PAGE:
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Home > Opinion > Jeff Prestridge

Forget RDR, IFAs must shout about the value of advice

Advisers and their representatives need to promote the fact that advice is worth paying for.

By Jeff Prestridge | Published Aug 01, 2012 | Regulation | comments

In little over five months’ time, when the glorious London Olympics’ opening ceremony is only a distant memory to be cherished for ever more, a new dawn will emerge for purveyors of that fine art called independent financial advice.

After much debate, argument and head scratching, the Retail Distribution Review will be enforced and the financial advice landscape will be a better place for it. Well, that is what we are being led to believe. Commissions will be replaced by fees, transparency, integrity and honesty will prevail and the general public will never have to doubt an adviser again. Advice utopia is just around the corner and everyone – the regulator, the adviser community and the general public – will be able to live happily ever after as if they are all starring parts in a Mills & Boon romantic novel.

Maybe we will get to this financial advice land of milk and honey but if industry experts are to be believed, it will not be without its big casualties – on both sides of the fence.

There is no doubt that a financial advice black hole will emerge as those advisers that survive concentrate on high net-worth individuals

Surveys still suggest that up to 30 per cent of financial advisers could give up the ghost before the RDR is finally embedded into the regulatory framework. Some advisers cannot see a viable business future post-RDR, others are in fear of taking exams after a long and distinguished career, while some will see the review as the final straw in a long line of final straws that have included onerous compensation levies and the outrageous castigating of advisers in the Arch Cru scandal by the FSA.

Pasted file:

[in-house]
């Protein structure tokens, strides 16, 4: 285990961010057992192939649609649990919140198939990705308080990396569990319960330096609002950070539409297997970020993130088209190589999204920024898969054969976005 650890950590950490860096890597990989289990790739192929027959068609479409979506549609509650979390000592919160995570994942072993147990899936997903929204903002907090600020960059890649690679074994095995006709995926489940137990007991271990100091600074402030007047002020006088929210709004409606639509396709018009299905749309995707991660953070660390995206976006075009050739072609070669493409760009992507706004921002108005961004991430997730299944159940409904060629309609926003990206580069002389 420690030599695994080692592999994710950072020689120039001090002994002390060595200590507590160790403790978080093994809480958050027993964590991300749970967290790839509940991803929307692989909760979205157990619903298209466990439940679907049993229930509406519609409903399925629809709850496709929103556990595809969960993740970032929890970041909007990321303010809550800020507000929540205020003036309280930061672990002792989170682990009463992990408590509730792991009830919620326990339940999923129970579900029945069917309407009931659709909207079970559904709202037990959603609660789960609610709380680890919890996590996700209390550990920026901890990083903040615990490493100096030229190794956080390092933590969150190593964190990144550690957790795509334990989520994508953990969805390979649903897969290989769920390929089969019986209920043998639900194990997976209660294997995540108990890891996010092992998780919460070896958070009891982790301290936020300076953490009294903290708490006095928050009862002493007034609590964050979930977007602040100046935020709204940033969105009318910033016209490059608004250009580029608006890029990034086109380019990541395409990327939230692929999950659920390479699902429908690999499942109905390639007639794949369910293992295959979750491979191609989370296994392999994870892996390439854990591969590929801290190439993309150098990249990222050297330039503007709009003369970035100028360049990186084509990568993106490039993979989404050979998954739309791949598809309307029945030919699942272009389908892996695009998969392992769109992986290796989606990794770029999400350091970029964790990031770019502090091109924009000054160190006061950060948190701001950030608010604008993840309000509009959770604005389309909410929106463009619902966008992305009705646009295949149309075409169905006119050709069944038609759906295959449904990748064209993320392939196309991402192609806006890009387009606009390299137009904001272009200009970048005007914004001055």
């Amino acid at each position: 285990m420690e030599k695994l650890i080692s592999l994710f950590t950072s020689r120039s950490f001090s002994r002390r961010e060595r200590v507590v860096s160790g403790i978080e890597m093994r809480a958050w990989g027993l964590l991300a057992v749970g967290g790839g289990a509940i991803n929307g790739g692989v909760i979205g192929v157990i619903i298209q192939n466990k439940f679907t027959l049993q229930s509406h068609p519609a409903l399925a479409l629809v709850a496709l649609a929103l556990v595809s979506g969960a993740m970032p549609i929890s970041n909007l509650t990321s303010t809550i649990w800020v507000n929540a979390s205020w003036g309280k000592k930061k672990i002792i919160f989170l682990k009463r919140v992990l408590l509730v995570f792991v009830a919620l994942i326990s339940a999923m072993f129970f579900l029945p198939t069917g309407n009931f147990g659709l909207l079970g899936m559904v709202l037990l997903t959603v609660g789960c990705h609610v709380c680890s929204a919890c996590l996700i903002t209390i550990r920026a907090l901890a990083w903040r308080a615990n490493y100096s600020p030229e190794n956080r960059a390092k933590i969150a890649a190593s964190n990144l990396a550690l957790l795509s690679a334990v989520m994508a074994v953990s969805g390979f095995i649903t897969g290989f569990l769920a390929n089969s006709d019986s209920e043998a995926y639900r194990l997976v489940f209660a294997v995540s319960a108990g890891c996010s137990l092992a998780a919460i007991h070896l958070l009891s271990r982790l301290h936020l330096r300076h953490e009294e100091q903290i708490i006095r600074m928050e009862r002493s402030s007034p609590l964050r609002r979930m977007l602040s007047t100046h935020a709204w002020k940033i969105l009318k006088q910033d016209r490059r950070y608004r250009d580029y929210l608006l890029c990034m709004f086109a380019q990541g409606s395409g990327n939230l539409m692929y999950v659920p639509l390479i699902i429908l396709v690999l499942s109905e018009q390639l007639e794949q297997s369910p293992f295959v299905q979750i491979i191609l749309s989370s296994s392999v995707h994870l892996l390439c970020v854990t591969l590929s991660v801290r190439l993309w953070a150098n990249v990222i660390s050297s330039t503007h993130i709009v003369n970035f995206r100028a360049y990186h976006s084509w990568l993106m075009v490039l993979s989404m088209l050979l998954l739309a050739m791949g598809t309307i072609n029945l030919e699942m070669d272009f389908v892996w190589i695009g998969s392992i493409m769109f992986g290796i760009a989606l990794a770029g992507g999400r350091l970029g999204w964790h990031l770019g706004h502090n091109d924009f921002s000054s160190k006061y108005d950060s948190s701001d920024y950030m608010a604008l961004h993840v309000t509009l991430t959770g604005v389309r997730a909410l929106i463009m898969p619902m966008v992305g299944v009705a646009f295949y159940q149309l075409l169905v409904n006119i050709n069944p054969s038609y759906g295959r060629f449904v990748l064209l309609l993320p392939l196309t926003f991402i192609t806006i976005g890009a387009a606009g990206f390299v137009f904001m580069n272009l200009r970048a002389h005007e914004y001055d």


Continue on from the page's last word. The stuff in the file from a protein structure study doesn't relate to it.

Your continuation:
And there is no doubt that a financial advice black hole will emerge as those advisers that survive concentrate on high net-worth individuals, leaving many clients as ex-clients and disenfranchised from advice. Many of these consumers who disappear into the advice abyss will have no choice but to cling onto the coat tails of the Money Advice Service for their financial tidbits. Perish the thought.

To date, the game changer that is the RDR has rarely escaped the pages of the financial trade papers. Past editions of Financial Adviser have covered assiduously the consequences and implications of the review – and rightly so.

Yet the RDR has not really been an issue for national newspapers. Why? Because personal finance journalists like me prefer to write about things that the public can act upon immediately rather than about matters that are on a distant horizon. Indeed, we wrote about the value of financial advice in last week’s Financial Mail but never once referred to the RDR. We felt it would confuse our readers and be of no interest.

The regulator, the architect of the review, has also seemed reluctant to shout about it. Although it has published a flimsy consumer guide on the review, it is currently buried away deep in the bowels of its website.

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